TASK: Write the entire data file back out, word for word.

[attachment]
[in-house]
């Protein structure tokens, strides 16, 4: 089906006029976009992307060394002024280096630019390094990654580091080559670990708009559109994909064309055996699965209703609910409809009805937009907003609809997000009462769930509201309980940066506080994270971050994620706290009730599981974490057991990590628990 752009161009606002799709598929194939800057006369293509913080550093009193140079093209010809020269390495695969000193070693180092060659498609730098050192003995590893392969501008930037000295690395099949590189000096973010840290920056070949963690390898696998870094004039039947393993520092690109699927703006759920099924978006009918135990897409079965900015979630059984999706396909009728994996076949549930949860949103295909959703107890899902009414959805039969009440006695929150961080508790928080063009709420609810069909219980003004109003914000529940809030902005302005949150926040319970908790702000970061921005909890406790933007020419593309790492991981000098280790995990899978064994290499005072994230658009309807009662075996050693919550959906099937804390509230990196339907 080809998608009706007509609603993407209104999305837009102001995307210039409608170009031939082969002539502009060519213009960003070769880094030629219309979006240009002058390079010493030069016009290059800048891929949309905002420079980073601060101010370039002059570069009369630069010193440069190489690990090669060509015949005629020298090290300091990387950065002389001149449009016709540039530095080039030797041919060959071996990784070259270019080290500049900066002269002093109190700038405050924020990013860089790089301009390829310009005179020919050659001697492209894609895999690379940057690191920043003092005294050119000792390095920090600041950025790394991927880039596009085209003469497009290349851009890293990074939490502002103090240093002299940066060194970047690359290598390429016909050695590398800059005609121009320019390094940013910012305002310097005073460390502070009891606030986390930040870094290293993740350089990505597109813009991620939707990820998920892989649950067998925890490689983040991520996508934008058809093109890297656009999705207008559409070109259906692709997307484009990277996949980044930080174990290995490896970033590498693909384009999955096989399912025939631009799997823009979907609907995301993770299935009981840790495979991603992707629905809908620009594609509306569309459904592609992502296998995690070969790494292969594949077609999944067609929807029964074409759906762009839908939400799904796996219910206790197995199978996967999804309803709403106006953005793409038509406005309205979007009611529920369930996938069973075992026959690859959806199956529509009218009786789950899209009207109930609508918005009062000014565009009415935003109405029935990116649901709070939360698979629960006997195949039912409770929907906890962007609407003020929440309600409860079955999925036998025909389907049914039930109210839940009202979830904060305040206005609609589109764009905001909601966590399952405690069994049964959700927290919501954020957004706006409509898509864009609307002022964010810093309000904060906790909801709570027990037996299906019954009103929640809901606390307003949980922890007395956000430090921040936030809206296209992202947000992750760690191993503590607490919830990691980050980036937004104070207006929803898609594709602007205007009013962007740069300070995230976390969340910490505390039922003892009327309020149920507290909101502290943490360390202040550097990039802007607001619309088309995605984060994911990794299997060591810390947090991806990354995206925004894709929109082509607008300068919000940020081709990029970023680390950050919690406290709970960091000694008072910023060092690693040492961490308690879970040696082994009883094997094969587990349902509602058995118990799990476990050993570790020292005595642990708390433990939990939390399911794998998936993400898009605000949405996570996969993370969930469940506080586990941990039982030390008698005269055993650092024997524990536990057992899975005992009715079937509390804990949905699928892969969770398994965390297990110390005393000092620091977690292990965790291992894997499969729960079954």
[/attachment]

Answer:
[in-house]
């Protein structure tokens, strides 16, 4: 089906006029976009992307060394002024280096630019390094990654580091080559670990708009559109994909064309055996699965209703609910409809009805937009907003609809997000009462769930509201309980940066506080994270971050994620706290009730599981974490057991990590628990 752009161009606002799709598929194939800057006369293509913080550093009193140079093209010809020269390495695969000193070693180092060659498609730098050192003995590893392969501008930037000295690395099949590189000096973010840290920056070949963690390898696998870094004039039947393993520092690109699927703006759920099924978006009918135990897409079965900015979630059984999706396909009728994996076949549930949860949103295909959703107890899902009414959805039969009440006695929150961080508790928080063009709420609810069909219980003004109003914000529940809030902005302005949150926040319970908790702000970061921005909890406790933007020419593309790492991981000098280790995990899978064994290499005072994230658009309807009662075996050693919550959906099937804390509230990196339907 080809998608009706007509609603993407209104999305837009102001995307210039409608170009031939082969002539502009060519213009960003070769880094030629219309979006240009002058390079010493030069016009290059800048891929949309905002420079980073601060101010370039002059570069009369630069010193440069190489690990090669060509015949005629020298090290300091990387950065002389001149449009016709540039530095080039030797041919060959071996990784070259270019080290500049900066002269002093109190700038405050924020990013860089790089301009390829310009005179020919050659001697492209894609895999690379940057690191920043003092005294050119000792390095920090600041950025790394991927880039596009085209003469497009290349851009890293990074939490502002103090240093002299940066060194970047690359290598390429016909050695590398800059005609121009320019390094940013910012305002310097005073460390502070009891606030986390930040870094290293993740350089990505597109813009991620939707990820998920892989649950067998925890490689983040991520996508934008058809093109890297656009999705207008559409070109259906692709997307484009990277996949980044930080174990290995490896970033590498693909384009999955096989399912025939631009799997823009979907609907995301993770299935009981840790495979991603992707629905809908620009594609509306569309459904592609992502296998995690070969790494292969594949077609999944067609929807029964074409759906762009839908939400799904796996219910206790197995199978996967999804309803709403106006953005793409038509406005309205979007009611529920369930996938069973075992026959690859959806199956529509009218009786789950899209009207109930609508918005009062000014565009009415935003109405029935990116649901709070939360698979629960006997195949039912409770929907906890962007609407003020929440309600409860079955999925036998025909389907049914039930109210839940009202979830904060305040206005609609589109764009905001909601966590399952405690069994049964959700927290919501954020957004706006409509898509864009609307002022964010810093309000904060906790909801709570027990037996299906019954009103929640809901606390307003949980922890007395956000430090921040936030809206296209992202947000992750760690191993503590607490919830990691980050980036937004104070207006929803898609594709602007205007009013962007740069300070995230976390969340910490505390039922003892009327309020149920507290909101502290943490360390202040550097990039802007607001619309088309995605984060994911990794299997060591810390947090991806990354995206925004894709929109082509607008300068919000940020081709990029970023680390950050919690406290709970960091000694008072910023060092690693040492961490308690879970040696082994009883094997094969587990349902509602058995118990799990476990050993570790020292005595642990708390433990939990939390399911794998998936993400898009605000949405996570996969993370969930469940506080586990941990039982030390008698005269055993650092024997524990536990057992899975005992009715079937509390804990949905699928892969969770398994965390297990110390005393000092620091977690292990965790291992894997499969729960079954």